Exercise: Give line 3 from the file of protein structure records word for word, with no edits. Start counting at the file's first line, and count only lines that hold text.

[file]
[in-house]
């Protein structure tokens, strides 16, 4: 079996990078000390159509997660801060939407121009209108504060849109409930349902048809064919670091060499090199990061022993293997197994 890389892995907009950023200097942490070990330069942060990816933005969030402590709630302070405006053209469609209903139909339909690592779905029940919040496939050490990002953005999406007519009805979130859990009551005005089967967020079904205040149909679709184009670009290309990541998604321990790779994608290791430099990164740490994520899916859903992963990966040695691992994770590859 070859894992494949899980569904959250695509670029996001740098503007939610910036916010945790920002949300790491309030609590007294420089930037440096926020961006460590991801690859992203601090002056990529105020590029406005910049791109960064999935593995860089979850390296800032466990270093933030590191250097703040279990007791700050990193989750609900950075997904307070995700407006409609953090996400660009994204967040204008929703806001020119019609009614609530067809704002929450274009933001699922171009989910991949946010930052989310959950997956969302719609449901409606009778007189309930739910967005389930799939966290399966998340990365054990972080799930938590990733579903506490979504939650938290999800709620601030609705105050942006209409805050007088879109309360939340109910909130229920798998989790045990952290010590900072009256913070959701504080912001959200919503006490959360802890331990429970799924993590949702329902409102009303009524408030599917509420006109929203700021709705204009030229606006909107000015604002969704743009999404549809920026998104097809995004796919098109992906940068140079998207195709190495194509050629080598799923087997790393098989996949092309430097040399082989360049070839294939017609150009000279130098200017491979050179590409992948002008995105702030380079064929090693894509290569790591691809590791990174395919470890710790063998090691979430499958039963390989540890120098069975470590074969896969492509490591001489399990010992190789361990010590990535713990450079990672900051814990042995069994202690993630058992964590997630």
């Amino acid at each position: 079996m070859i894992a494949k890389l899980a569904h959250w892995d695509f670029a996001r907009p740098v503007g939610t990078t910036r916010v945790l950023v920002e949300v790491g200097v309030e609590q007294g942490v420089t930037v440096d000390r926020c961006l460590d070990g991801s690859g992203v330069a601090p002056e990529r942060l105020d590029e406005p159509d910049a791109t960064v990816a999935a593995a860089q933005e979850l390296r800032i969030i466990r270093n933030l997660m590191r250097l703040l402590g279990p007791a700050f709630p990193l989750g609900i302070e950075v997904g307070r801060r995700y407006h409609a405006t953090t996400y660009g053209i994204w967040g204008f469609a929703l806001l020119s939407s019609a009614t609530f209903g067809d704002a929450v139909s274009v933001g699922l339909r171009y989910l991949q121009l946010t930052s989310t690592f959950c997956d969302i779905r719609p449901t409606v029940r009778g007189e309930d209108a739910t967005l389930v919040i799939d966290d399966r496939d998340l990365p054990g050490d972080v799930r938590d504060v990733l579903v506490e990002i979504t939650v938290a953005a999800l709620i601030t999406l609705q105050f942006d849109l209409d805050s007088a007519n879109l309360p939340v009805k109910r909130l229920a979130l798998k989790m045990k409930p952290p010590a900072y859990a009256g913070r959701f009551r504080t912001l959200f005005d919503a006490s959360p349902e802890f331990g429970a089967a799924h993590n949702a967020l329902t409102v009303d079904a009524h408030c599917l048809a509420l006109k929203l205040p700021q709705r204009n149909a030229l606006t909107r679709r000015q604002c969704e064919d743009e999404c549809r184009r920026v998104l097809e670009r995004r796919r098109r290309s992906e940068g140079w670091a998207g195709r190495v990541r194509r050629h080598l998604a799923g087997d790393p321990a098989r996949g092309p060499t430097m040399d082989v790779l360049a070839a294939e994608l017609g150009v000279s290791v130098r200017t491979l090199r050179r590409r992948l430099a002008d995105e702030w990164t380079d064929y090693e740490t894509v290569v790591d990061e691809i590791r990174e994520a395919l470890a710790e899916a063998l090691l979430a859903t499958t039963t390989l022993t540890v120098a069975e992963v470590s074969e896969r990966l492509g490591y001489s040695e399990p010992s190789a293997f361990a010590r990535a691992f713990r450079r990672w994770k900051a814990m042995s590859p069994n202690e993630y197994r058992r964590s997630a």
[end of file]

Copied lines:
């Amino acid at each position: 079996m070859i894992a494949k890389l899980a569904h959250w892995d695509f670029a996001r907009p740098v503007g939610t990078t910036r916010v945790l950023v920002e949300v790491g200097v309030e609590q007294g942490v420089t930037v440096d000390r926020c961006l460590d070990g991801s690859g992203v330069a601090p002056e990529r942060l105020d590029e406005p159509d910049a791109t960064v990816a999935a593995a860089q933005e979850l390296r800032i969030i466990r270093n933030l997660m590191r250097l703040l402590g279990p007791a700050f709630p990193l989750g609900i302070e950075v997904g307070r801060r995700y407006h409609a405006t953090t996400y660009g053209i994204w967040g204008f469609a929703l806001l020119s939407s019609a009614t609530f209903g067809d704002a929450v139909s274009v933001g699922l339909r171009y989910l991949q121009l946010t930052s989310t690592f959950c997956d969302i779905r719609p449901t409606v029940r009778g007189e309930d209108a739910t967005l389930v919040i799939d966290d399966r496939d998340l990365p054990g050490d972080v799930r938590d504060v990733l579903v506490e990002i979504t939650v938290a953005a999800l709620i601030t999406l609705q105050f942006d849109l209409d805050s007088a007519n879109l309360p939340v009805k109910r909130l229920a979130l798998k989790m045990k409930p952290p010590a900072y859990a009256g913070r959701f009551r504080t912001l959200f005005d919503a006490s959360p349902e802890f331990g429970a089967a799924h993590n949702a967020l329902t409102v009303d079904a009524h408030c599917l048809a509420l006109k929203l205040p700021q709705r204009n149909a030229l606006t909107r679709r000015q604002c969704e064919d743009e999404c549809r184009r920026v998104l097809e670009r995004r796919r098109r290309s992906e940068g140079w670091a998207g195709r190495v990541r194509r050629h080598l998604a799923g087997d790393p321990a098989r996949g092309p060499t430097m040399d082989v790779l360049a070839a294939e994608l017609g150009v000279s290791v130098r200017t491979l090199r050179r590409r992948l430099a002008d995105e702030w990164t380079d064929y090693e740490t894509v290569v790591d990061e691809i590791r990174e994520a395919l470890a710790e899916a063998l090691l979430a859903t499958t039963t390989l022993t540890v120098a069975e992963v470590s074969e896969r990966l492509g490591y001489s040695e399990p010992s190789a293997f361990a010590r990535a691992f713990r450079r990672w994770k900051a814990m042995s590859p069994n202690e993630y197994r058992r964590s997630a």